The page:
In which modern technology is utiilized to form Rorschach-esque ink blots. Updates Wednesdays.
This week’s inkblot is a pelvic bone.
Growing up in a lake house my family had a dog-named Flash. He showed up one day under our car all malnourished and shaky, until we fed him some grits and he stuck around after that. He’d run off for days at a time, though, and sometimes when he came back he’d have buckshot in his skin. Once he came back wearing a multicolored striped child’s shirt. I guess some kids had stuffed him into it; he was a pretty friendly dog so I bet he played along willingly.
We lived next to miles of undeveloped forests, so every once in a while he’d come back with some mysterious bone in his mouth. Remains of animals were common around our rural neighborhood, turning a corner in the woods and finding a snake or a bat or a deer or a set of their bones happened all the time. It’s funny what kids get used to quickly, especially in the death and shadows of the country.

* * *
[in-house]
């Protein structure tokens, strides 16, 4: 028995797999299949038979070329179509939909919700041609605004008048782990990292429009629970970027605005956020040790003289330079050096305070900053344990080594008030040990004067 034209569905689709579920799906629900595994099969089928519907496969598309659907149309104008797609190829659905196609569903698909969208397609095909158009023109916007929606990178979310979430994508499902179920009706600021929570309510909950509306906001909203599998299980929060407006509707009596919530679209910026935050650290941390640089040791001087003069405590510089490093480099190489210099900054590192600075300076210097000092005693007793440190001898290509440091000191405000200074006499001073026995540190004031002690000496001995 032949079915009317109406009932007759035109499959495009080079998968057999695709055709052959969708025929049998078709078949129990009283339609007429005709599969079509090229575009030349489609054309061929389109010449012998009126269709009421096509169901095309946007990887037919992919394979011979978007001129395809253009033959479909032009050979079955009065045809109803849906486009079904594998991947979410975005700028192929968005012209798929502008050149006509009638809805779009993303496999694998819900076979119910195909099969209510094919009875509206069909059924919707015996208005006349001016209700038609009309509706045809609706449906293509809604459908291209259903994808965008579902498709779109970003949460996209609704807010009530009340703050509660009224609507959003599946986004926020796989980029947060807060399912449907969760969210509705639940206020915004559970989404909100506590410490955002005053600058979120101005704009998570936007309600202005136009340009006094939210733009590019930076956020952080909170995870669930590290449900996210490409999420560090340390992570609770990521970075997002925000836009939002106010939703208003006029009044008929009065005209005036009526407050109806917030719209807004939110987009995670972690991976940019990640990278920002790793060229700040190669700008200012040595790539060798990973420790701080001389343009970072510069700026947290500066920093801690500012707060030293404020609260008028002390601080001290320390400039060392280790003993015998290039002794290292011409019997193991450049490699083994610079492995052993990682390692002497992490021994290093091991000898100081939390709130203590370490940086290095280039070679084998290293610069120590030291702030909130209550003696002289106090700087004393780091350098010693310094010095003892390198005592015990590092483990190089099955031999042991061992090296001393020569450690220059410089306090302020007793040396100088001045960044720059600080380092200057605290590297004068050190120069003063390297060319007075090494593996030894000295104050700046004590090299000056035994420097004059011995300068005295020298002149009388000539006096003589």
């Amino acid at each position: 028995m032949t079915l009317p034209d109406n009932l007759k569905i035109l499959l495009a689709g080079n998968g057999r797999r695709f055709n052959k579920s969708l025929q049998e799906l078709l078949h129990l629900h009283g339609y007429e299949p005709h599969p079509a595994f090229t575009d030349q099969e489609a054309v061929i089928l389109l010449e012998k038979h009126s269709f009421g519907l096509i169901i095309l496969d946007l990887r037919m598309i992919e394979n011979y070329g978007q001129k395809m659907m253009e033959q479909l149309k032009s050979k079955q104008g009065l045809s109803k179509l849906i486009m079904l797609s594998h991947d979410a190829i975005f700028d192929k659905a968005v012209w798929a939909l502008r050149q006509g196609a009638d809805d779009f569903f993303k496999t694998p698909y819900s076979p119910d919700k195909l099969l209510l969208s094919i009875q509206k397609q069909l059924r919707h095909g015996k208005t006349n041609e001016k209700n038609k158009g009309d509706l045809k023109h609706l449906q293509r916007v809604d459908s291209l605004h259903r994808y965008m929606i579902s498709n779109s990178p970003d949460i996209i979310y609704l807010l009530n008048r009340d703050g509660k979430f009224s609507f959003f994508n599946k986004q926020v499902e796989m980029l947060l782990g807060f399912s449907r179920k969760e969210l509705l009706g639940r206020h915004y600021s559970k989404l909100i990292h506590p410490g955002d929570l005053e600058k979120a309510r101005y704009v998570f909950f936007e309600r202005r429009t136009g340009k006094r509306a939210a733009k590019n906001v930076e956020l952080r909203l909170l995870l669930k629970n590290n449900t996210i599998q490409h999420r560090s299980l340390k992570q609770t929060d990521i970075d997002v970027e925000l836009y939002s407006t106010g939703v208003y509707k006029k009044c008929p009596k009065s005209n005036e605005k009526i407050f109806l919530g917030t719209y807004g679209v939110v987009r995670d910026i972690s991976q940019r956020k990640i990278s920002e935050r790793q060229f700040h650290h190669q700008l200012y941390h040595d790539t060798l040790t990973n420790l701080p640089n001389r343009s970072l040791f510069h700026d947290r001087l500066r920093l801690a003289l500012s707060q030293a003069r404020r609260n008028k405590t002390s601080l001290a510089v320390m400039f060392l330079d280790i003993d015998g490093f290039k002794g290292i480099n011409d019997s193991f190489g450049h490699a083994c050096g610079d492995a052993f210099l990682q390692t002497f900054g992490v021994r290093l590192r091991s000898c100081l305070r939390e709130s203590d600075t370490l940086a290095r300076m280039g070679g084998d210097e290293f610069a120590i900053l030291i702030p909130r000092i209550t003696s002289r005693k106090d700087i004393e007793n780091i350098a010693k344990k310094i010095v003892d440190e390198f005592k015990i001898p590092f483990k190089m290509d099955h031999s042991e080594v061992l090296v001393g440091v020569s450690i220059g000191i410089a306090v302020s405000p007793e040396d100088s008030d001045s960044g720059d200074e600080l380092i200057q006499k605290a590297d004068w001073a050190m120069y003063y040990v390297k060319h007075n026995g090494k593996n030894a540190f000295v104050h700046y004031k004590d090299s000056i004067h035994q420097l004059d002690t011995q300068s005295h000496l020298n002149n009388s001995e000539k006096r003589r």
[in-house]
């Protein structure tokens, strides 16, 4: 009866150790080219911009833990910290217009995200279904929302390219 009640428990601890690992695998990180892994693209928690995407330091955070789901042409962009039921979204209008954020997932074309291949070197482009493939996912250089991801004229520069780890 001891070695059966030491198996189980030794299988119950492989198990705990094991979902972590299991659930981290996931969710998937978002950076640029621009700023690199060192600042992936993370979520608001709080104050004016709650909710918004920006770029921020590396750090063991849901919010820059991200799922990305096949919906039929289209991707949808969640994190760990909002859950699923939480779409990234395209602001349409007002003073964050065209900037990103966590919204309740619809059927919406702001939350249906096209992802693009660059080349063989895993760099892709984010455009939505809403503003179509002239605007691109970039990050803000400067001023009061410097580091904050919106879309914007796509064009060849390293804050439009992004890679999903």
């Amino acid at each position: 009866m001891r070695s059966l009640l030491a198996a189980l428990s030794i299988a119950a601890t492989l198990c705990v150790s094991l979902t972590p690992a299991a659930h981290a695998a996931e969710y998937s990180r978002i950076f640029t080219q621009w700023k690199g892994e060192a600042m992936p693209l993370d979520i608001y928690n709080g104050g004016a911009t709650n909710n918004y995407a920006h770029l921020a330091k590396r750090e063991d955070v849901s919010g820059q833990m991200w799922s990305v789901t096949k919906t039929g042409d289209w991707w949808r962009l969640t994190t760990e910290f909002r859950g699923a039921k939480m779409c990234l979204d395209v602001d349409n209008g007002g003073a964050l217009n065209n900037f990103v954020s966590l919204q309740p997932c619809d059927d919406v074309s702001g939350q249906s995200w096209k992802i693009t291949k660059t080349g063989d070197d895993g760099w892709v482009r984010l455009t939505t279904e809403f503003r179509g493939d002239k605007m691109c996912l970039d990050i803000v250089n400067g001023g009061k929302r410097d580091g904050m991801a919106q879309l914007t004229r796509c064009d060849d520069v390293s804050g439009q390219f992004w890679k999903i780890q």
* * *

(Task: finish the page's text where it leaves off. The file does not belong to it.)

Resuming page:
Flash, the wandering dog of my childhood of bones, once ate the car cover for my stepfather’s BMW, or tried to. My stepfather wanted to kill him because he was wild and could not be tamed. I cried on the dog’s behalf until my stepfather relented.
Years later when Flash died of old age, my stepfather made an engraved plaque for his grave.